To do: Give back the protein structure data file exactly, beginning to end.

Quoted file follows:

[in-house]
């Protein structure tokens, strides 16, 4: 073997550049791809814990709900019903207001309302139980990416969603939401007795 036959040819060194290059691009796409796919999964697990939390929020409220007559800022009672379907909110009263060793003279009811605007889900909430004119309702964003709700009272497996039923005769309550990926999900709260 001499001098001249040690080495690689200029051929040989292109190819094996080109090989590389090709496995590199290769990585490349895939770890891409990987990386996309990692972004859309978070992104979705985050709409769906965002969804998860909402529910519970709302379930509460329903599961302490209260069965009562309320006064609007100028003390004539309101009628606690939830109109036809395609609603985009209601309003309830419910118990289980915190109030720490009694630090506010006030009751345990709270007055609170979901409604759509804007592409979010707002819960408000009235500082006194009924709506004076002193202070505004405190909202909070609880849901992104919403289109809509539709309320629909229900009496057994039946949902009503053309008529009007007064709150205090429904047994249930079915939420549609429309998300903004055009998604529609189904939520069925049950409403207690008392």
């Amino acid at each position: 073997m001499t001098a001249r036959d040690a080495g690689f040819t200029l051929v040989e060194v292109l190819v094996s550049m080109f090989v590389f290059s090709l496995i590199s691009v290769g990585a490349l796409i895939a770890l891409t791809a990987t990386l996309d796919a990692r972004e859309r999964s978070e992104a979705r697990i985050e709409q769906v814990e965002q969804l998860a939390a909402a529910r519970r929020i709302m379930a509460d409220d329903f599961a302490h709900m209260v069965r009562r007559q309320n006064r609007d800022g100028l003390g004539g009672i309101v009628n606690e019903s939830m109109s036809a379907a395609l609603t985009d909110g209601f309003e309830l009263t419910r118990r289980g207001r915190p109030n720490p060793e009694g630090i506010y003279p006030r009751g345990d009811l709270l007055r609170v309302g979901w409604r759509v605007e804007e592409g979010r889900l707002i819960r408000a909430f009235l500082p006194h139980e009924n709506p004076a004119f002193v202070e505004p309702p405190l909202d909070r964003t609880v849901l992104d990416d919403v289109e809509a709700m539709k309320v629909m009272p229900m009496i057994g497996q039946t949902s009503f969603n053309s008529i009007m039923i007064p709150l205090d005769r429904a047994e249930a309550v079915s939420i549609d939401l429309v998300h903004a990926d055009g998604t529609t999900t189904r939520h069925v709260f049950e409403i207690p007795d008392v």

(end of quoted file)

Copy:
[in-house]
């Protein structure tokens, strides 16, 4: 073997550049791809814990709900019903207001309302139980990416969603939401007795 036959040819060194290059691009796409796919999964697990939390929020409220007559800022009672379907909110009263060793003279009811605007889900909430004119309702964003709700009272497996039923005769309550990926999900709260 001499001098001249040690080495690689200029051929040989292109190819094996080109090989590389090709496995590199290769990585490349895939770890891409990987990386996309990692972004859309978070992104979705985050709409769906965002969804998860909402529910519970709302379930509460329903599961302490209260069965009562309320006064609007100028003390004539309101009628606690939830109109036809395609609603985009209601309003309830419910118990289980915190109030720490009694630090506010006030009751345990709270007055609170979901409604759509804007592409979010707002819960408000009235500082006194009924709506004076002193202070505004405190909202909070609880849901992104919403289109809509539709309320629909229900009496057994039946949902009503053309008529009007007064709150205090429904047994249930079915939420549609429309998300903004055009998604529609189904939520069925049950409403207690008392």
């Amino acid at each position: 073997m001499t001098a001249r036959d040690a080495g690689f040819t200029l051929v040989e060194v292109l190819v094996s550049m080109f090989v590389f290059s090709l496995i590199s691009v290769g990585a490349l796409i895939a770890l891409t791809a990987t990386l996309d796919a990692r972004e859309r999964s978070e992104a979705r697990i985050e709409q769906v814990e965002q969804l998860a939390a909402a529910r519970r929020i709302m379930a509460d409220d329903f599961a302490h709900m209260v069965r009562r007559q309320n006064r609007d800022g100028l003390g004539g009672i309101v009628n606690e019903s939830m109109s036809a379907a395609l609603t985009d909110g209601f309003e309830l009263t419910r118990r289980g207001r915190p109030n720490p060793e009694g630090i506010y003279p006030r009751g345990d009811l709270l007055r609170v309302g979901w409604r759509v605007e804007e592409g979010r889900l707002i819960r408000a909430f009235l500082p006194h139980e009924n709506p004076a004119f002193v202070e505004p309702p405190l909202d909070r964003t609880v849901l992104d990416d919403v289109e809509a709700m539709k309320v629909m009272p229900m009496i057994g497996q039946t949902s009503f969603n053309s008529i009007m039923i007064p709150l205090d005769r429904a047994e249930a309550v079915s939420i549609d939401l429309v998300h903004a990926d055009g998604t529609t999900t189904r939520h069925v709260f049950e409403i207690p007795d008392v």